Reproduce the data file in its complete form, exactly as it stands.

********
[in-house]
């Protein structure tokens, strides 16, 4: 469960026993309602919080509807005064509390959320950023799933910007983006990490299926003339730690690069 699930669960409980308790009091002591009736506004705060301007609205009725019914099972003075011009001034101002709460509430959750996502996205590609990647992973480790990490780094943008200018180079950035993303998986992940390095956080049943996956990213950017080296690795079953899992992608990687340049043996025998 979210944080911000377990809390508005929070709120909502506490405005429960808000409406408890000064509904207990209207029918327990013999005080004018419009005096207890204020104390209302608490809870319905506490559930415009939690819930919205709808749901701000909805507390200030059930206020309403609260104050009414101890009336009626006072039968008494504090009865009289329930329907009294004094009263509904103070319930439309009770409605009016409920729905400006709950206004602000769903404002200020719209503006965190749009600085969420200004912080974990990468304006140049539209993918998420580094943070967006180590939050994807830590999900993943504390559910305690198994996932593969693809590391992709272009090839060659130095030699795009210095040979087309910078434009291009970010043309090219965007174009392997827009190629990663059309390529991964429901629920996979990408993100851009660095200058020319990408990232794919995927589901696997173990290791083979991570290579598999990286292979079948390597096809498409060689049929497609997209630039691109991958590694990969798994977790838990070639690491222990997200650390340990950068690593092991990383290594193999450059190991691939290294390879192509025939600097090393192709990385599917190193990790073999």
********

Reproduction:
[in-house]
């Protein structure tokens, strides 16, 4: 469960026993309602919080509807005064509390959320950023799933910007983006990490299926003339730690690069 699930669960409980308790009091002591009736506004705060301007609205009725019914099972003075011009001034101002709460509430959750996502996205590609990647992973480790990490780094943008200018180079950035993303998986992940390095956080049943996956990213950017080296690795079953899992992608990687340049043996025998 979210944080911000377990809390508005929070709120909502506490405005429960808000409406408890000064509904207990209207029918327990013999005080004018419009005096207890204020104390209302608490809870319905506490559930415009939690819930919205709808749901701000909805507390200030059930206020309403609260104050009414101890009336009626006072039968008494504090009865009289329930329907009294004094009263509904103070319930439309009770409605009016409920729905400006709950206004602000769903404002200020719209503006965190749009600085969420200004912080974990990468304006140049539209993918998420580094943070967006180590939050994807830590999900993943504390559910305690198994996932593969693809590391992709272009090839060659130095030699795009210095040979087309910078434009291009970010043309090219965007174009392997827009190629990663059309390529991964429901629920996979990408993100851009660095200058020319990408990232794919995927589901696997173990290791083979991570290579598999990286292979079948390597096809498409060689049929497609997209630039691109991958590694990969798994977790838990070639690491222990997200650390340990950068690593092991990383290594193999450059190991691939290294390879192509025939600097090393192709990385599917190193990790073999």